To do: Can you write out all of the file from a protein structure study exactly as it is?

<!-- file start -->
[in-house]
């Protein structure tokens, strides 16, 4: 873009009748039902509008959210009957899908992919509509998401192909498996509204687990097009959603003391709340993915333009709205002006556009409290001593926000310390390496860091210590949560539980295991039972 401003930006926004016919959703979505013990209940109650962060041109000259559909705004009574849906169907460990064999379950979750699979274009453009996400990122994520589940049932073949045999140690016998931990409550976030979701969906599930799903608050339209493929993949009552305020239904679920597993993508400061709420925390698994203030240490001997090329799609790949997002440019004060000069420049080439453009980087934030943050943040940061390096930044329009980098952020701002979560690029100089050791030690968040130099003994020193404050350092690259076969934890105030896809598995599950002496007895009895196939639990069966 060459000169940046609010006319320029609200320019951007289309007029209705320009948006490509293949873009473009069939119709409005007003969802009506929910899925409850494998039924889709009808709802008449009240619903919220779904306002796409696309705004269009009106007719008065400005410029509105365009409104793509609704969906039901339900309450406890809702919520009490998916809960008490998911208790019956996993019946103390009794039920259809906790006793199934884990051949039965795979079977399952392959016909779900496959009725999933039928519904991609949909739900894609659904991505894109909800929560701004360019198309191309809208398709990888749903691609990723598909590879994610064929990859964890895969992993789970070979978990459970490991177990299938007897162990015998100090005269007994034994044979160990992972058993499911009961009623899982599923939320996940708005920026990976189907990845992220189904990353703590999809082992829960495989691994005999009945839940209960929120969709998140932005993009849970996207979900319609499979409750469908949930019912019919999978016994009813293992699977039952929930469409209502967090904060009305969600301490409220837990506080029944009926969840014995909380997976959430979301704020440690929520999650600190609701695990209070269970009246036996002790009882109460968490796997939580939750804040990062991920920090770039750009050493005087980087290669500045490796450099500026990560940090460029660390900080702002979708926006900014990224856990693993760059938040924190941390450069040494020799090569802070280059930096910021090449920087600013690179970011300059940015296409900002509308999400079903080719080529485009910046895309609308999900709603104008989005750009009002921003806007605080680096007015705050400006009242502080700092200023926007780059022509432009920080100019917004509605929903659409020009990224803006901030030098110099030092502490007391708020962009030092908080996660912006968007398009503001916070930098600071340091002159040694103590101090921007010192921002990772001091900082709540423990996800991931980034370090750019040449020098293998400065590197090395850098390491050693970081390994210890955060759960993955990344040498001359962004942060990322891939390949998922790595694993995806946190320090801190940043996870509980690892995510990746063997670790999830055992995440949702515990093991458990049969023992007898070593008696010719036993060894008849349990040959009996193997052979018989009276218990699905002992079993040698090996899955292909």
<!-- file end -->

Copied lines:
[in-house]
């Protein structure tokens, strides 16, 4: 873009009748039902509008959210009957899908992919509509998401192909498996509204687990097009959603003391709340993915333009709205002006556009409290001593926000310390390496860091210590949560539980295991039972 401003930006926004016919959703979505013990209940109650962060041109000259559909705004009574849906169907460990064999379950979750699979274009453009996400990122994520589940049932073949045999140690016998931990409550976030979701969906599930799903608050339209493929993949009552305020239904679920597993993508400061709420925390698994203030240490001997090329799609790949997002440019004060000069420049080439453009980087934030943050943040940061390096930044329009980098952020701002979560690029100089050791030690968040130099003994020193404050350092690259076969934890105030896809598995599950002496007895009895196939639990069966 060459000169940046609010006319320029609200320019951007289309007029209705320009948006490509293949873009473009069939119709409005007003969802009506929910899925409850494998039924889709009808709802008449009240619903919220779904306002796409696309705004269009009106007719008065400005410029509105365009409104793509609704969906039901339900309450406890809702919520009490998916809960008490998911208790019956996993019946103390009794039920259809906790006793199934884990051949039965795979079977399952392959016909779900496959009725999933039928519904991609949909739900894609659904991505894109909800929560701004360019198309191309809208398709990888749903691609990723598909590879994610064929990859964890895969992993789970070979978990459970490991177990299938007897162990015998100090005269007994034994044979160990992972058993499911009961009623899982599923939320996940708005920026990976189907990845992220189904990353703590999809082992829960495989691994005999009945839940209960929120969709998140932005993009849970996207979900319609499979409750469908949930019912019919999978016994009813293992699977039952929930469409209502967090904060009305969600301490409220837990506080029944009926969840014995909380997976959430979301704020440690929520999650600190609701695990209070269970009246036996002790009882109460968490796997939580939750804040990062991920920090770039750009050493005087980087290669500045490796450099500026990560940090460029660390900080702002979708926006900014990224856990693993760059938040924190941390450069040494020799090569802070280059930096910021090449920087600013690179970011300059940015296409900002509308999400079903080719080529485009910046895309609308999900709603104008989005750009009002921003806007605080680096007015705050400006009242502080700092200023926007780059022509432009920080100019917004509605929903659409020009990224803006901030030098110099030092502490007391708020962009030092908080996660912006968007398009503001916070930098600071340091002159040694103590101090921007010192921002990772001091900082709540423990996800991931980034370090750019040449020098293998400065590197090395850098390491050693970081390994210890955060759960993955990344040498001359962004942060990322891939390949998922790595694993995806946190320090801190940043996870509980690892995510990746063997670790999830055992995440949702515990093991458990049969023992007898070593008696010719036993060894008849349990040959009996193997052979018989009276218990699905002992079993040698090996899955292909």